In a World AIDS Day speech on December 1st, US President Barack Obama announced that the United States is renewing “its commitment to ending the AIDS pandemic – once and for all” at an event at George Washington University organized by the ONE and (RED) campaigns. In the speech, President Obama pledged $50 million in new funding for domestic HIV treatment and care programs and set a goal of helping six million people receive antiretroviral treatment (ART) by 2013—two million more than the previous US target. At the close of this historic event, AVAC and other coalition partners including amfAR, Health GAP, ACT V and many others were recognized for their work in coalition to build momentum for the campaign to end AIDS. The speech came on the heels of November 2011 remarks by US Secretary of State Hillary Clinton at the National Institutes of Health endorsing combination prevention and treatment as prevention. In 2012, AVAC and other coalition members will be working to ensure that President Obama’s commitments are fully realized and that other donors and developing country governments show equal leadership and willingness to fund ambitious new programs. Stay up-to-date by visiting our website or follow us on Facebook and Twitter.
The first meeting of Project ARM (Africa for Rectal Microbicides) was held in Addis Ababa, Ethiopia, in December. The two-day ICASA satellite meeting was initiated by IRMA (International Rectal Microbicide Advocates) and organized in partnership with AVAC. Forty delegates, including gay advocates from throughout Africa, met to chart a rectal microbicide advocacy and research agenda for Africa. Participants agreed that expanded research on rectal microbicides, anal sex behaviors and health should be prioritized for transgender women, gay men and other men who have sex with men (MSM) and heterosexual populations in Africa. They also discussed the need for expanded communication and education efforts to raise awareness of issues and developments related to rectal microbicide research and anal health. Rectal microbicides could play a key role in HIV prevention for gay men, transgender women and other MSM. But these are still experimental products, and there are immediate sexual health needs that could be addressed through responsive rights-based programming. One basic need is lubricants, or “lube” that can be used with condoms as part of safer anal sex. The Project ARM participants decided to create the Global Lube Access Mobilization (GLAM) campaign to support increased access and availability of condom-compatible lubes throughout Africa, employing the tagline “And Lube!”. The meeting provided a safe space for gay and other men who have sex with men (MSM) to publically articulate their issues and concerns. It is critical that such spaces flourish throughout the world. Unfortunately, another pre-ICASA conference meeting, Claim, Scale-up and Sustain, organized by AMSHeR (African Men for Sexual Health and Rights) to draw attention to MSM/LGBT and HIV-related issues in Africa, was shut down by local religious leaders. IRMA will release the Project ARM strategy report at the 2012 International Microbicides Conference in April.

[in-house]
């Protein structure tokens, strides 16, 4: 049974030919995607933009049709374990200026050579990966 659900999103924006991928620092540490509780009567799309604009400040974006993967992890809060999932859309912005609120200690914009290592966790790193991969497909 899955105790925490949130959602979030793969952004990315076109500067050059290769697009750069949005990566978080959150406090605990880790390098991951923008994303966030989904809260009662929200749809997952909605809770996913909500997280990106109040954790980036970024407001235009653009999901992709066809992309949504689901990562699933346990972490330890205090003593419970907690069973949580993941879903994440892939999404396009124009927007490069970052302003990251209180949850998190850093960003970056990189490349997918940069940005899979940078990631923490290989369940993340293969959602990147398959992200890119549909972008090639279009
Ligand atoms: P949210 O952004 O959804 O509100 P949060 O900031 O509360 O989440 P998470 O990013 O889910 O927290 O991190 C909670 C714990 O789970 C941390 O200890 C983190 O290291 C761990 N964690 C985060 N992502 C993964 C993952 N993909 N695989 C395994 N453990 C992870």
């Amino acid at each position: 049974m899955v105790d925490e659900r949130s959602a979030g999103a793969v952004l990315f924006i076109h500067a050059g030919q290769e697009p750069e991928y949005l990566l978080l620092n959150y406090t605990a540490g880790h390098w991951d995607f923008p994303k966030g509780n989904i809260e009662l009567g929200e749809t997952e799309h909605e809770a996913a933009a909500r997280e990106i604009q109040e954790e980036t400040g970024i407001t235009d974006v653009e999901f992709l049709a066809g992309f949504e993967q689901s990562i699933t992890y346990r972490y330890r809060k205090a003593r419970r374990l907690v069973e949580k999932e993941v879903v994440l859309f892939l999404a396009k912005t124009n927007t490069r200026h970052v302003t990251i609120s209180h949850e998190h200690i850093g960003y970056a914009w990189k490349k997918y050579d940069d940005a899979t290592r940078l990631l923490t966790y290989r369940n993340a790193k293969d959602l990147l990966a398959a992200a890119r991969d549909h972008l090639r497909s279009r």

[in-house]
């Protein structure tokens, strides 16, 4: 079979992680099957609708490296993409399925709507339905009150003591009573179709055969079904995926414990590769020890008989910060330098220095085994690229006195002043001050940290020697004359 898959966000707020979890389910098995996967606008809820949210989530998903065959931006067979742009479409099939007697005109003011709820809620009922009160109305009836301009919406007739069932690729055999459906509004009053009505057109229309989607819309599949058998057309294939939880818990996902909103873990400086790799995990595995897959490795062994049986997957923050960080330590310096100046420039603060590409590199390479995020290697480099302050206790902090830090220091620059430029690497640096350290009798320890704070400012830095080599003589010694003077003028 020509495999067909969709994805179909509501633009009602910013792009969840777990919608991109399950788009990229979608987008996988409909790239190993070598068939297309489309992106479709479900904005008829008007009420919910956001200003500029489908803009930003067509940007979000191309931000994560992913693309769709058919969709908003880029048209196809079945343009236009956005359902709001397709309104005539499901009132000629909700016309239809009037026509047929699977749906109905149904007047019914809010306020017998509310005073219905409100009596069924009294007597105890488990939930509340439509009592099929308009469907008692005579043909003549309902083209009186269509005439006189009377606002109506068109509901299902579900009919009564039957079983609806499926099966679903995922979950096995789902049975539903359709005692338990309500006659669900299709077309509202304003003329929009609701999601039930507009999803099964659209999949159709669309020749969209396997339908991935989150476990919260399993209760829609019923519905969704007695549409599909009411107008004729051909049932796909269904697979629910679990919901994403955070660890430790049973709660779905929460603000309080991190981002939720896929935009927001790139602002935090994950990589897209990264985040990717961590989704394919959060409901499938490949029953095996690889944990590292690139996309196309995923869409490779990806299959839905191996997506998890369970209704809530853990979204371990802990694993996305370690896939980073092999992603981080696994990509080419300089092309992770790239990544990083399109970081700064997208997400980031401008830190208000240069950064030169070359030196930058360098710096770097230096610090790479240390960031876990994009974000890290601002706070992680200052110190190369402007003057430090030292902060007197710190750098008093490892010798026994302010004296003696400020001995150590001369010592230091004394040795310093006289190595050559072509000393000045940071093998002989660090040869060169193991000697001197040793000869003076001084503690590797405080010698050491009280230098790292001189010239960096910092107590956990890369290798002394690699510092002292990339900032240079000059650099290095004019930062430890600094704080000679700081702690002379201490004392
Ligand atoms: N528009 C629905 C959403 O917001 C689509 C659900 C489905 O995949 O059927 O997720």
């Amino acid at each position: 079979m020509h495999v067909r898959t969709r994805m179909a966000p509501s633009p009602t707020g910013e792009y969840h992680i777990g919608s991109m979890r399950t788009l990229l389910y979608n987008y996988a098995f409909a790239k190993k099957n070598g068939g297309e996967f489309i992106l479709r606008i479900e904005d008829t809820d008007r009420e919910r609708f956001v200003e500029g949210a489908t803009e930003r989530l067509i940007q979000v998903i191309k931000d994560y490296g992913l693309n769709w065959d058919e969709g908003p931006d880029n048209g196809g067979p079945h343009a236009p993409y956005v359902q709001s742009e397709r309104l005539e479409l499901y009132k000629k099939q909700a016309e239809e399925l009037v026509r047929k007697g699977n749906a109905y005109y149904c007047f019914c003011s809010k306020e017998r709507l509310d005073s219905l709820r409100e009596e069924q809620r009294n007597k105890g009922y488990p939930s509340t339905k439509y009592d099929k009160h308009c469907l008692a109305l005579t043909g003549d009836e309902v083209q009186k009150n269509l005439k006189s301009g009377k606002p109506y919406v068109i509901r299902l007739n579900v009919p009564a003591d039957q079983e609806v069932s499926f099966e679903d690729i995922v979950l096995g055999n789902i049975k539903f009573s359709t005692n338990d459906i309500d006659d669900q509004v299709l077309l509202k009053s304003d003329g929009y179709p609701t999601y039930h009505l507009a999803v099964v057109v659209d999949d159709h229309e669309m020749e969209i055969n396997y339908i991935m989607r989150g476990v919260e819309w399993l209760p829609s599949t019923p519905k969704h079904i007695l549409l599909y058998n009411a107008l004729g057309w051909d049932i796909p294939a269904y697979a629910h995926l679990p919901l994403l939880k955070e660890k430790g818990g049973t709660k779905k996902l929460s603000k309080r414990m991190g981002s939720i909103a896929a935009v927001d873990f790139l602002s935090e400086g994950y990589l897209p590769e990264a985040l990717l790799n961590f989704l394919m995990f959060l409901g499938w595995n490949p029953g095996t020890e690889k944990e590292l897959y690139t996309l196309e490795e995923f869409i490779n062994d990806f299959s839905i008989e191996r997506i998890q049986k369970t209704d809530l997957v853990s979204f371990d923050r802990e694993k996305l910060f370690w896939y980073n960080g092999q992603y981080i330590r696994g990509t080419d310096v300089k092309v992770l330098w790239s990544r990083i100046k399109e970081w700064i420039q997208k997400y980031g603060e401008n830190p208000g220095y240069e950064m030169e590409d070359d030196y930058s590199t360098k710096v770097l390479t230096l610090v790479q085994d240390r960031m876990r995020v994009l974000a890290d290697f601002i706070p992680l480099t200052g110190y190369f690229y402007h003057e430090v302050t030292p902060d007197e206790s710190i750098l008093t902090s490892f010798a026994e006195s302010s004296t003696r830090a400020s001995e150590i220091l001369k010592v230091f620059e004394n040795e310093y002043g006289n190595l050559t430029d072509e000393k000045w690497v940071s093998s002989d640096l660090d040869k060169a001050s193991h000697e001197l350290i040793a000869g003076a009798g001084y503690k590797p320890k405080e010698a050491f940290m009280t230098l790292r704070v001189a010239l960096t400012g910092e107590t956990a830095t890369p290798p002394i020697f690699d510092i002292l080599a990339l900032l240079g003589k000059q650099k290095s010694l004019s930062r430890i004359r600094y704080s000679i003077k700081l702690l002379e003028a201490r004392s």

Julie Patterson, director of capacity building for the AIDS Task Force of Greater Cleveland and an AVAC PxROAR member provided unprecedented HIV/AIDS testimony and education to the Ohio House of Representatives Committee on Health and Aging. She was invited by the Republican Caucus of the House of Representatives. The event, which took place the week after World AIDS Day, allowed Patterson to review HIV disease, prevention, treatment and testing and to provide information on recent breakthroughs in biomedical HIV prevention research, including the HPTN 052 trial which found a significant reduction in transmission within HIV-serodiscordant couples when treatment was initiated earlier (350-550 CD4 cells) versus in accordance to national guidelines. Although the vast majority of HPTN 052 participants came from outside of the US, the trial is of great relevance for the domestic US epidemic, where “treatment as prevention” could be a potent part of a combination prevention package, supported by additional US funds (see first item.) Patterson explained that earlier treatment for HIV positive people is cost-saving, and urged legislators to support expanded ART programs with the goal of optimizing the health and prevention benefits of ART—and saving costs over the long term. For more on HPTN 052, read Patterson’s piece in Ohio’s weekly Gay People’s Chronicle entitled “Treatment as prevention, turning the tide in the AIDS epidemic”.